Nancy Holt
Single-channel video, black and white, sound
Duration: 9 minutes, 12 seconds

Holt’s ​Underscan ​features photographs from her Aunt Ethel’s home in New Bedford, Massachusetts, and excerpts of her aunt’s letters, which Holt reads aloud. The photographs were videotaped, and re-videotaped while being “underscanned” – a process used in video editing that Holt described in Art-Rite magazine (November-December 1974) as “a structural framework particular only to video; it compresses the picture so that the edges can be seen precisely; it does away with the variation that occurs between monitors in the amount of the image which is visible. [. . . ] Each static photo image, as it appears, changes from regular to elongated to compressed or vice versa.” The information presented from Aunt Ethel’s life is similarly constrained, limited by the contents of her letters, and what Holt has chosen to reveal. What results is a myopic archive of growing old, punctuated by life’s cyclical patterns.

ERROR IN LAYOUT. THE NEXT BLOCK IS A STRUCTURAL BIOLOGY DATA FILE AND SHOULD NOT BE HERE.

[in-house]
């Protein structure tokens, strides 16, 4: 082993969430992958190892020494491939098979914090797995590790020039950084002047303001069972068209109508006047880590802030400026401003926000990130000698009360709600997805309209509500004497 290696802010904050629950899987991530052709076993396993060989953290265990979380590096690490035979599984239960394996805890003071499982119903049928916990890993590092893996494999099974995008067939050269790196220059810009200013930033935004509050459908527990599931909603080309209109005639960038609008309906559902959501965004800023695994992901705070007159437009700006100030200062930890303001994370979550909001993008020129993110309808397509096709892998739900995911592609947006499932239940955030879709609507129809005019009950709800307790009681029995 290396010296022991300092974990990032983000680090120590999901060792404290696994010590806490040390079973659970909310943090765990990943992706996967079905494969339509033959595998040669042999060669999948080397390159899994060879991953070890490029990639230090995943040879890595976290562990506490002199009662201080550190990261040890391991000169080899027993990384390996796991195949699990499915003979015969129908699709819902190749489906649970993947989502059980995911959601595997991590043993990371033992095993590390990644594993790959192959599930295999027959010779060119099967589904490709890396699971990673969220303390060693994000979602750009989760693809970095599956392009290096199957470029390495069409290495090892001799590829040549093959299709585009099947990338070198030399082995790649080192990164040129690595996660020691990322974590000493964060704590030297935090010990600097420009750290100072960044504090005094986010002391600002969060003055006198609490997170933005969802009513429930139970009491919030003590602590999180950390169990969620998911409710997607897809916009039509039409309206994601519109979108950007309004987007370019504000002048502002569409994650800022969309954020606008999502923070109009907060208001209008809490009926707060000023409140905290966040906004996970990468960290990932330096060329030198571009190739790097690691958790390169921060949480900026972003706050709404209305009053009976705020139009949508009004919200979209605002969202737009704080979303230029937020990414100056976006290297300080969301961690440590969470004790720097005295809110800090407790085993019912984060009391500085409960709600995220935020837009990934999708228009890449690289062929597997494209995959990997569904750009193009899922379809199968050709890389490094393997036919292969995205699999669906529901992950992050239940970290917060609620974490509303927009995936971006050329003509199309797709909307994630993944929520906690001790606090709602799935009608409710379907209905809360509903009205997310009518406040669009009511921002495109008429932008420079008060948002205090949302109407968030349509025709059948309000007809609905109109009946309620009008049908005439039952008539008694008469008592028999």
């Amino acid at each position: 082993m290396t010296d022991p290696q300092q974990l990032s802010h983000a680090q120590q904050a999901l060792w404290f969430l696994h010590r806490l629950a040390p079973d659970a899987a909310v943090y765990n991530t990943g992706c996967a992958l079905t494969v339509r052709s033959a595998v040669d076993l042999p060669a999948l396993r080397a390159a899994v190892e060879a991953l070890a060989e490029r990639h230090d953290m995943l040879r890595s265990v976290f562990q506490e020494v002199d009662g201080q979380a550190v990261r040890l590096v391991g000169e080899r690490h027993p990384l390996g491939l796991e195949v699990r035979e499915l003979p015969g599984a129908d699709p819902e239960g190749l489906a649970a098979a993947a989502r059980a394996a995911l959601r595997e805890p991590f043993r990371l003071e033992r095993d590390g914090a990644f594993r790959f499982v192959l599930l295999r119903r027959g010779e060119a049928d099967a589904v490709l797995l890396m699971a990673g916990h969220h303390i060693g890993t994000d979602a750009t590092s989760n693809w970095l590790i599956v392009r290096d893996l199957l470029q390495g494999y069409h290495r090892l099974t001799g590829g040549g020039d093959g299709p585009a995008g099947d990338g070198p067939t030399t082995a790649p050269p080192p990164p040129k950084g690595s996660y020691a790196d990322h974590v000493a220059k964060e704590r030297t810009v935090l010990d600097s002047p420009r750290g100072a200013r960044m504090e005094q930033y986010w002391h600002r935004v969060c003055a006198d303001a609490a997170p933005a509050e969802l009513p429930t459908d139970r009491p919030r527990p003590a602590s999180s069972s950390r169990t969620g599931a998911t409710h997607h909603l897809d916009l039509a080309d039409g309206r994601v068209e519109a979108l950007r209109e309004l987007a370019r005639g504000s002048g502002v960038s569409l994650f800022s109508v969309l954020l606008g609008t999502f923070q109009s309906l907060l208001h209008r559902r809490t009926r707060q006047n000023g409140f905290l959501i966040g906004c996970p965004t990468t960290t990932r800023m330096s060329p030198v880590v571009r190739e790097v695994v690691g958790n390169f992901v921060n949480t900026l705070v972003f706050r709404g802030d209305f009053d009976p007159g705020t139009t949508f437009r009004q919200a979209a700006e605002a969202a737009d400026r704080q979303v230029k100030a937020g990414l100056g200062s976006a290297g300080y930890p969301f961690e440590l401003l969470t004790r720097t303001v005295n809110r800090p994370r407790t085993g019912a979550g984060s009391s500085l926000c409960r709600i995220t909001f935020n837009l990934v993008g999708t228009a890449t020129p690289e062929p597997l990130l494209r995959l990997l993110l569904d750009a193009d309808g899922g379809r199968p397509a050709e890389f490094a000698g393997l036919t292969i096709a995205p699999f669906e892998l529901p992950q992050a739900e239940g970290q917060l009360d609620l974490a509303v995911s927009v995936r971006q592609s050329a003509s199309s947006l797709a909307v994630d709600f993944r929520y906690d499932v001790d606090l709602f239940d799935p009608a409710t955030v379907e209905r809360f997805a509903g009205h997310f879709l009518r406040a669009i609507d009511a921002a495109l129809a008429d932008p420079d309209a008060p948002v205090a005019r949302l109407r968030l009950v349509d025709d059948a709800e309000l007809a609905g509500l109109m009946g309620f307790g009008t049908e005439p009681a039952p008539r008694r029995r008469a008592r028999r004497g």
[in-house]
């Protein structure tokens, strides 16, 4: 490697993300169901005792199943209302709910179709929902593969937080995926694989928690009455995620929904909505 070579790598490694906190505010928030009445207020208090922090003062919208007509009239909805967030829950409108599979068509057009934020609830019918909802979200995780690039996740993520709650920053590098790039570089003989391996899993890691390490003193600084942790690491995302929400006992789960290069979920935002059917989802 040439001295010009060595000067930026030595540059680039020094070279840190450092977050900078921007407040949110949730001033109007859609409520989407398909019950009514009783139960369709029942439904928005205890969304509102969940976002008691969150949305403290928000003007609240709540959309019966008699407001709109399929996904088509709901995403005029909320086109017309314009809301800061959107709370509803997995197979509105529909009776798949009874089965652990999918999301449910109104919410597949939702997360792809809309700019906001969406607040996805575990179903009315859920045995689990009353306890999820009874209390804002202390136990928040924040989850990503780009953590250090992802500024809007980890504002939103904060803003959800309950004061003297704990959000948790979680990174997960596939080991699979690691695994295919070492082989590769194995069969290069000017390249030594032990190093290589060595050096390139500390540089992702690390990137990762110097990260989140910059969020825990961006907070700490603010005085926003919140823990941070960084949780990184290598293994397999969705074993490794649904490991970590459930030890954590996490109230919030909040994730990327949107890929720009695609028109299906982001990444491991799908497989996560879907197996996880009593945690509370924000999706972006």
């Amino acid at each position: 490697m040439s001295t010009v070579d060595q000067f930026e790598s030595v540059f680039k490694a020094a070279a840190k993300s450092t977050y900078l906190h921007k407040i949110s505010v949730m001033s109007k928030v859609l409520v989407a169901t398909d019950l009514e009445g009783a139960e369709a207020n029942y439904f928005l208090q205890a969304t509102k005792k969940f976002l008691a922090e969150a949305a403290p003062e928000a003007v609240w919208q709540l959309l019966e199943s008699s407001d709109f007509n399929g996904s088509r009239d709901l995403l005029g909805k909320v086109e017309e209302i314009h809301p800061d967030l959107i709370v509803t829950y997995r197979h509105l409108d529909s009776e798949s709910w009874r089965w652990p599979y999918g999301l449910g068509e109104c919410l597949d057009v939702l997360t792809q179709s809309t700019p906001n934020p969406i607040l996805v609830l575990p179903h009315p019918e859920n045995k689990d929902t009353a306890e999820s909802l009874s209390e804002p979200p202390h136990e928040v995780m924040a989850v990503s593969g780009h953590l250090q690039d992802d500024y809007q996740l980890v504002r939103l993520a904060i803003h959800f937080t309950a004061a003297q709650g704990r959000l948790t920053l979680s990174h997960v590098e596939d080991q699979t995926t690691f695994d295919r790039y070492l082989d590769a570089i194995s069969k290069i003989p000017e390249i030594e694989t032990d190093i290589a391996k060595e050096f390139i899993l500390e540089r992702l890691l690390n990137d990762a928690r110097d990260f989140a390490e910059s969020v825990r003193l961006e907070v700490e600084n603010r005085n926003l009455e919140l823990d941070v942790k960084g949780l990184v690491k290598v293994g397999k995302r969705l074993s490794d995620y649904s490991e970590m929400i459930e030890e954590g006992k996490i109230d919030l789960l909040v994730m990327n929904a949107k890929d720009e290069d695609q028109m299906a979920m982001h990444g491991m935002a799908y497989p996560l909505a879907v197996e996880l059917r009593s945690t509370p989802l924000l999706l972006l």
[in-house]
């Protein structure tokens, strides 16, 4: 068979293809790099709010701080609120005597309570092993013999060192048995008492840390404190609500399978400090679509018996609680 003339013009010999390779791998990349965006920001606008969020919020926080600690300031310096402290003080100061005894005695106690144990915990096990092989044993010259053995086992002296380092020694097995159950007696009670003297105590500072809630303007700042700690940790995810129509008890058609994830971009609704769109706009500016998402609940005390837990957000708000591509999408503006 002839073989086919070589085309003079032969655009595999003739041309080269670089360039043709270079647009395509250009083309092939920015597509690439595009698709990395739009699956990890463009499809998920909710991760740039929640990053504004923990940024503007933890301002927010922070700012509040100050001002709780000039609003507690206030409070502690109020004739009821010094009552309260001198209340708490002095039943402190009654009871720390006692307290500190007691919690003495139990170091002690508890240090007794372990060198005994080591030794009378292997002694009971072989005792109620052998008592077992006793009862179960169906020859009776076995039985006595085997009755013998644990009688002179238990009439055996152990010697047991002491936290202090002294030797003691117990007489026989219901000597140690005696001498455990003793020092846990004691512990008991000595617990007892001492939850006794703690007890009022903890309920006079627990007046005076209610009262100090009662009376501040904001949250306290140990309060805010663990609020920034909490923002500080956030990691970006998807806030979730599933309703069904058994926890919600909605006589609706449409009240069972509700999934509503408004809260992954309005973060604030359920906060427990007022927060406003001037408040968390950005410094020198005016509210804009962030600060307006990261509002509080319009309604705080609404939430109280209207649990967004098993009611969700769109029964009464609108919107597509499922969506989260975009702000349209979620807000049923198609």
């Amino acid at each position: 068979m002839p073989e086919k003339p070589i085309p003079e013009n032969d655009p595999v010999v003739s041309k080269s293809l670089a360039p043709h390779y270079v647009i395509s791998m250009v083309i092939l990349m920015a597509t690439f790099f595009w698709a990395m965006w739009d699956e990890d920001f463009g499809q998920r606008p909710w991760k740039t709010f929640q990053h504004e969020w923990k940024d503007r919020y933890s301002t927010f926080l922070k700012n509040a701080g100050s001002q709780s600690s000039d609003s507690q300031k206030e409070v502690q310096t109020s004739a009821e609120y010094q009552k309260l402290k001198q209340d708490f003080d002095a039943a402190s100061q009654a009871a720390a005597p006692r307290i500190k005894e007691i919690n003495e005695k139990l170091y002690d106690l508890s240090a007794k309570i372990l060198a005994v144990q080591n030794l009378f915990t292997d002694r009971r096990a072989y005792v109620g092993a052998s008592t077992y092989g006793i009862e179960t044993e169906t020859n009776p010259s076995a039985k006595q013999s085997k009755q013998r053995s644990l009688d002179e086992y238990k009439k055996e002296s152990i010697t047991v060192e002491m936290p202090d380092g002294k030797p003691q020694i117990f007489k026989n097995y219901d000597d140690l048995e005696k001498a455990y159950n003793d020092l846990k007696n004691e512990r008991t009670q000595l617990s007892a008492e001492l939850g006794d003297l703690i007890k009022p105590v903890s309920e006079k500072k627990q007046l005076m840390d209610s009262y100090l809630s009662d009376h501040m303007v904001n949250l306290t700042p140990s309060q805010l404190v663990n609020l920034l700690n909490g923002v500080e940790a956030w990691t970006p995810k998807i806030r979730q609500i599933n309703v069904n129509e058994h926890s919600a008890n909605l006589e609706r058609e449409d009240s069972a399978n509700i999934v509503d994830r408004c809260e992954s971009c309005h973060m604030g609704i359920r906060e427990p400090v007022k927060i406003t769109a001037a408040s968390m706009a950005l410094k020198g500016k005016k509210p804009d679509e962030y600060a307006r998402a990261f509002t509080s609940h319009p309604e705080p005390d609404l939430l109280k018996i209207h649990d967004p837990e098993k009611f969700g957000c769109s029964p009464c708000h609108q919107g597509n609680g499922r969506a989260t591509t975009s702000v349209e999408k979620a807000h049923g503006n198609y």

Scholarly Text

Nancy Holt, "Underscan" (1974)

James Boaden

We locate ourselves in various ways: phenomenologically we understand our bodies within our surroundings, cartographically we measure our position on the earth, imaginatively we locate ourselves in relation to places we call home as much as those we have never visited. Much of Nancy Holt’s work pays close attention to these interlinked processes of locating. Holt’s 1974 video Underscan brings to the fore the act of imaginative location, and its ties to family and care. This act of locating had a lasting impact on her practice.

Holt described the complex tape concisely in a short text published in the Autumn 1974 issue of Art-Rite, an art world newspaper published in New York:

See Also